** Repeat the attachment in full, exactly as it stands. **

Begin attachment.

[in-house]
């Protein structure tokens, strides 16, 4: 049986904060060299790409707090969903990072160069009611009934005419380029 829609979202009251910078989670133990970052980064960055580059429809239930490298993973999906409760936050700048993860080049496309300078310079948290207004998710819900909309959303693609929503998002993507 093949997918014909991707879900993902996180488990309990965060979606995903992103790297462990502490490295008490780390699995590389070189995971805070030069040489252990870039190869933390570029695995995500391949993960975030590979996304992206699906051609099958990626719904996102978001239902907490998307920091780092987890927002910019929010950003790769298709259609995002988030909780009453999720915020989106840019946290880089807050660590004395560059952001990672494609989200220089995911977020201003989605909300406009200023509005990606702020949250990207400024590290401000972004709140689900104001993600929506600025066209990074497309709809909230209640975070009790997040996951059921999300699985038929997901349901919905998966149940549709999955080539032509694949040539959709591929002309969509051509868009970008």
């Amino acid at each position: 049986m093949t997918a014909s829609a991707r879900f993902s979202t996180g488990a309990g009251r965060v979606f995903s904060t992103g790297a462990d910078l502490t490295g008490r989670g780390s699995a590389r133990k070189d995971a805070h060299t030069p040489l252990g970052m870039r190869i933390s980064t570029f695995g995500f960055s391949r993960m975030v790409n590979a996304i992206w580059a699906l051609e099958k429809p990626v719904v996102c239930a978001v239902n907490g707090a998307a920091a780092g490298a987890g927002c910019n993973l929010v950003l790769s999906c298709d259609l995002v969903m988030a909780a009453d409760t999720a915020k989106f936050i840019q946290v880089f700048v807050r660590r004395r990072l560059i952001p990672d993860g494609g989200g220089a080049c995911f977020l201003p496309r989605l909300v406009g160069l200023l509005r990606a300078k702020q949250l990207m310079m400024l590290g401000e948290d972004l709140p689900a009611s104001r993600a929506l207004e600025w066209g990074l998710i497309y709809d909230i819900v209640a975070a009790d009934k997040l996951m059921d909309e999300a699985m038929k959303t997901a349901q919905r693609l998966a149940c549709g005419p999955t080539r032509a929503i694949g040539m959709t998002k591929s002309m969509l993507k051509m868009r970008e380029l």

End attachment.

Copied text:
[in-house]
């Protein structure tokens, strides 16, 4: 049986904060060299790409707090969903990072160069009611009934005419380029 829609979202009251910078989670133990970052980064960055580059429809239930490298993973999906409760936050700048993860080049496309300078310079948290207004998710819900909309959303693609929503998002993507 093949997918014909991707879900993902996180488990309990965060979606995903992103790297462990502490490295008490780390699995590389070189995971805070030069040489252990870039190869933390570029695995995500391949993960975030590979996304992206699906051609099958990626719904996102978001239902907490998307920091780092987890927002910019929010950003790769298709259609995002988030909780009453999720915020989106840019946290880089807050660590004395560059952001990672494609989200220089995911977020201003989605909300406009200023509005990606702020949250990207400024590290401000972004709140689900104001993600929506600025066209990074497309709809909230209640975070009790997040996951059921999300699985038929997901349901919905998966149940549709999955080539032509694949040539959709591929002309969509051509868009970008």
């Amino acid at each position: 049986m093949t997918a014909s829609a991707r879900f993902s979202t996180g488990a309990g009251r965060v979606f995903s904060t992103g790297a462990d910078l502490t490295g008490r989670g780390s699995a590389r133990k070189d995971a805070h060299t030069p040489l252990g970052m870039r190869i933390s980064t570029f695995g995500f960055s391949r993960m975030v790409n590979a996304i992206w580059a699906l051609e099958k429809p990626v719904v996102c239930a978001v239902n907490g707090a998307a920091a780092g490298a987890g927002c910019n993973l929010v950003l790769s999906c298709d259609l995002v969903m988030a909780a009453d409760t999720a915020k989106f936050i840019q946290v880089f700048v807050r660590r004395r990072l560059i952001p990672d993860g494609g989200g220089a080049c995911f977020l201003p496309r989605l909300v406009g160069l200023l509005r990606a300078k702020q949250l990207m310079m400024l590290g401000e948290d972004l709140p689900a009611s104001r993600a929506l207004e600025w066209g990074l998710i497309y709809d909230i819900v209640a975070a009790d009934k997040l996951m059921d909309e999300a699985m038929k959303t997901a349901q919905r693609l998966a149940c549709g005419p999955t080539r032509a929503i694949g040539m959709t998002k591929s002309m969509l993507k051509m868009r970008e380029l």